I ran out of time, but here’s the final pass. It was a good exercise- there’s still rigging problems with both characters, but all stuff that can be worked out on a per shot basis, at this point- there’s a point where rigging becomes about diminishing returns, unless you’re working on a major production.
It’s still pretty rough, but here’s an attempt to animate with these freshly rigged characters. I usually hit a point where I can’t stand rigging any more and need to start playing, so I thought I’d test them out with this months 10 second club clip. 1 Week left on it and it’s at the point where it could be good, or get really mushy and unclear. Let’s hope for the former. I really struggled with the blue guy- I tried to find a balance of keeping the animation lively, but he really needs to be pretty well anchored. It makes me want to go back and look at that stunning animation of Runt of the Litter in Chicken Little. Say what you will about that film, but there’s some pretty incredible animation in it. I mean, animating what was 2 giant spheres, tiny legs, and tiny arms must have been hard!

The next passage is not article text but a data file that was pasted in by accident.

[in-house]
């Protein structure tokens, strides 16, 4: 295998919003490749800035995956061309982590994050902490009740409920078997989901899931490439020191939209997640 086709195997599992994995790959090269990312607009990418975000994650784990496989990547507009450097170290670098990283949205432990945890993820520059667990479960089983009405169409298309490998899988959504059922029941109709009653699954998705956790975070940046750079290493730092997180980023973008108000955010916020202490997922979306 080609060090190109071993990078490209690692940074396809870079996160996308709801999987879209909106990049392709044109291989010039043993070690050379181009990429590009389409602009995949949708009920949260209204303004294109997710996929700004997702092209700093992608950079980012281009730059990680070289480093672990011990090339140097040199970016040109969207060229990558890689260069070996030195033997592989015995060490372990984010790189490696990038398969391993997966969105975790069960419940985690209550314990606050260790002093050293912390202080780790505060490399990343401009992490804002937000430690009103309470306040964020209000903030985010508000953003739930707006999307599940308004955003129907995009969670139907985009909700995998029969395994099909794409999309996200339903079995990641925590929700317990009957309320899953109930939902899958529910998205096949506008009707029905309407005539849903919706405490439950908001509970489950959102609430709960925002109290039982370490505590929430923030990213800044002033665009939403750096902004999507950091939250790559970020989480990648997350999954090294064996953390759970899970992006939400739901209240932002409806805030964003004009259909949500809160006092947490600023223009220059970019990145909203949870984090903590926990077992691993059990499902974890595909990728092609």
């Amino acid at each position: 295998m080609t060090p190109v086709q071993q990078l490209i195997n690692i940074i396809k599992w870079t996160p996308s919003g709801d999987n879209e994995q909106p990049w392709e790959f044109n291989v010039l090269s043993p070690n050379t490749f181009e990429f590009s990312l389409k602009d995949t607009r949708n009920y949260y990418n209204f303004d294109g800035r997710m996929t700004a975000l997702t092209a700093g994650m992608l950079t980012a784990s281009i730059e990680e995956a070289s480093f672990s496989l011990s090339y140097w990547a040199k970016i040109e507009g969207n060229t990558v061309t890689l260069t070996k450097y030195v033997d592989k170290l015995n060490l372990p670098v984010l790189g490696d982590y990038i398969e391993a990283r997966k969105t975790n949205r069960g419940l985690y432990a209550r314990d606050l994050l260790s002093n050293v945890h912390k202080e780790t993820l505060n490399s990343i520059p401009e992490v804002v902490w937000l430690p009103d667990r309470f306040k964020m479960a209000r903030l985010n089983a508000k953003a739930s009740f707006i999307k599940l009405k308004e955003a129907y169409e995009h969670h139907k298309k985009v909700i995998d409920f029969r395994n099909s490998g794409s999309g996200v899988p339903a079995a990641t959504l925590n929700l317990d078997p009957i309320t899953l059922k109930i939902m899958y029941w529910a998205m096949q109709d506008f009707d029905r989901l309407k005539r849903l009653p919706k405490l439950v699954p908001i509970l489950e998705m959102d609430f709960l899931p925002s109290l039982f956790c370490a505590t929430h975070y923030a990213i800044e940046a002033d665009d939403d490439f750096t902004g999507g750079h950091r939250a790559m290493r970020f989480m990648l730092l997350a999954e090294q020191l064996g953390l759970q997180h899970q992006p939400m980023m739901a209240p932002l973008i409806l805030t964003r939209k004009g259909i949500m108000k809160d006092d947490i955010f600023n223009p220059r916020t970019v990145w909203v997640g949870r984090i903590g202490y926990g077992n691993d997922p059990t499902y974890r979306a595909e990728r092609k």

Before I animate a character, I tend to sketch a bit just to get into the character. I don’t usually do much with the sketches other than use them as research, but it’s a good way to convey attitude and start to approach an animation.
I just found out a pretty cool trick. A lot of rigs have an issue with having attributes on controls that are floating off in space somewhere. A common thing is having your ik switch on the ik control, but sometimes you’d like to have it on your fk control so you don’t have to hunt it down.
ok..now here’s the nifty part…put your attribute and set driven key onto a shape node (grab a curve and arrow down once) – you can rewire the attribute over using the script AttrMan.mel if you’re doing this to an already rigged character.
Next, take the shape node(let’s call it bob), shift click the control you want to move it to and type in:
parent -add -s bob ;